Towards the preservation of your government, and the permanency of your present happy state, it is requisite, not only that you steadily discountenance irregular oppositions to its acknowledged authority, but also that you resist with care the spirit of innovation upon its principles, however specious the pretexts. One method of assault may be to effect, in the forms of the Constitution, alterations which will impair the energy of the system, and thus to undermine what cannot be directly overthrown. In all the changes to which you may be invited, remember that time and habit are at least as necessary to fix the true character of governments as of other human institutions; that experience is the surest standard by which to test the real tendency of the existing constitution of a country; that facility in changes, upon the credit of mere hypothesis and opinion, exposes to perpetual change, from the endless variety of hypothesis and opinion; and remember, especially, that for the efficient management of your common interests, in a country so extensive as ours, a government of as much vigor as is consistent with the perfect security of liberty is indispensable.
This brought Washington to the conclusion of his discussion of the Constitution, in which he warned against disturbing the separation of powers and other features of the constitutional order by temporary emergencies or any other method besides an amendment approved by the people:
It is important, likewise, that the habits of thinking in a free country should inspire caution in those entrusted with its administration, to confine themselves within their respective constitutional spheres, avoiding in the exercise of the powers of one department to encroach upon another. The spirit of encroachment tends to consolidate the powers of all the departments in one, and thus to create, whatever the form of government, a real despotism. A just estimate of that love of power, and proneness to abuse it, which predominates in the human heart, is sufficient to satisfy us of the truth of this position. The necessity of reciprocal checks in the exercise of political power, by dividing and distributing it into different depositaries, and constituting each the guardian of the public weal against invasions by the others, has been evinced by experiments ancient and modern; some of them in our country and under our own eyes. To preserve them must be as necessary as to institute them. If, in the opinion of the people, the distribution or modification of the constitutional powers be in any particular wrong, let it be corrected by an amendment in the way which the Constitution designates. But let there be no change by usurpation; for though this, in one instance, may be the instrument of good, it is the customary weapon by which free governments are destroyed. The precedent must always greatly overbalance in permanent evil any partial or transient benefit, which the use can at any time yield.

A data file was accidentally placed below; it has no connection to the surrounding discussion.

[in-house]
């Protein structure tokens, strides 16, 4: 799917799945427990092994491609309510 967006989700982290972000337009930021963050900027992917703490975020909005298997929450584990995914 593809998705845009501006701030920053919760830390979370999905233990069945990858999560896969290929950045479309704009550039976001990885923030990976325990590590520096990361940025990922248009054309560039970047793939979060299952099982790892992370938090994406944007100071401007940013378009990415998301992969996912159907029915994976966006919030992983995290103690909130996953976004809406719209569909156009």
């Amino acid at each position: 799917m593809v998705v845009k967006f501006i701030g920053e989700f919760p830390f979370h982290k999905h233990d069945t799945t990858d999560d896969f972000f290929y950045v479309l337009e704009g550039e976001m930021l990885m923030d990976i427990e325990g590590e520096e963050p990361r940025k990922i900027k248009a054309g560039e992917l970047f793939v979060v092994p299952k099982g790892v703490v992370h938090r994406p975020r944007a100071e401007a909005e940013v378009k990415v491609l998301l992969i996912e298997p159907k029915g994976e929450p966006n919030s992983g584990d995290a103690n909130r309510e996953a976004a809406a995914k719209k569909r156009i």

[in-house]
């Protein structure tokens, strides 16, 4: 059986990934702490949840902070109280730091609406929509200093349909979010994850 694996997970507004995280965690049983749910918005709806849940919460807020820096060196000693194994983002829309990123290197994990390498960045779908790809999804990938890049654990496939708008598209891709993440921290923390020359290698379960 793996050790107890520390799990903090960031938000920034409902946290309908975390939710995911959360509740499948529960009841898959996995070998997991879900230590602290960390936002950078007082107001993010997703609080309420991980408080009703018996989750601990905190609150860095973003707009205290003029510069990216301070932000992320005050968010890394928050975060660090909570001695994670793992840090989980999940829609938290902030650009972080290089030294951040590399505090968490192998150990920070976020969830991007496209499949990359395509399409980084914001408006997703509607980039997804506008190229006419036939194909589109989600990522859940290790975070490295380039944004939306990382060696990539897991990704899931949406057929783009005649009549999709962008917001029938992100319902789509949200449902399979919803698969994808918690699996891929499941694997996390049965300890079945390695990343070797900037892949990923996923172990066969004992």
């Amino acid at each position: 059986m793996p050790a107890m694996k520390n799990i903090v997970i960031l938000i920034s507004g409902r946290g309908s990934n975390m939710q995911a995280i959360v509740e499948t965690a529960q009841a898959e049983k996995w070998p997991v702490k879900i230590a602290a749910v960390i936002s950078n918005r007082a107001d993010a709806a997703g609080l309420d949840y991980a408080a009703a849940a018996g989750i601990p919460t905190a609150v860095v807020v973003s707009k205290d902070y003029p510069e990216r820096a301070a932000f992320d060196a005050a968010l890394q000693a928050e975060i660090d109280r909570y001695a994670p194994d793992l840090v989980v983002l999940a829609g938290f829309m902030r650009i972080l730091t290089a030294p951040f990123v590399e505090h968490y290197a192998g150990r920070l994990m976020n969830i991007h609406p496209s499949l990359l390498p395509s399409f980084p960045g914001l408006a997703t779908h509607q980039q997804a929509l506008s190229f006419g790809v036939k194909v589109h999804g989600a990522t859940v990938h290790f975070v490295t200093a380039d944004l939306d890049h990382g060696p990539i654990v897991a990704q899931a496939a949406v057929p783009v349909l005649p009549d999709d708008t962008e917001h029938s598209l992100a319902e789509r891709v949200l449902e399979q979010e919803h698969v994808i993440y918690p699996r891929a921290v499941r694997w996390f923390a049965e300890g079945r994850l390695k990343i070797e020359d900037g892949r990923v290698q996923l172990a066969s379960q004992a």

Many of the words here were those of Alexander Hamilton, who drafted the address, as well as perhaps those of James Madison, who submitted an earlier draft. But the final draft reflected Washington’s own views. Washington recognized the need for changes; in his lifetime, he had been a leader both of the Revolution against British rule and the replacement of the Articles of Confederation. He acknowledged that innovations might sometimes be for a good purpose in the short term. And he repeatedly endorsed the amendment process. But he intended his words on this topic, as on others, as a standing warning to posterity: The Constitution was his generation’s gift to future Americans, and they should never let anyone else change it except by their own participation in amending it.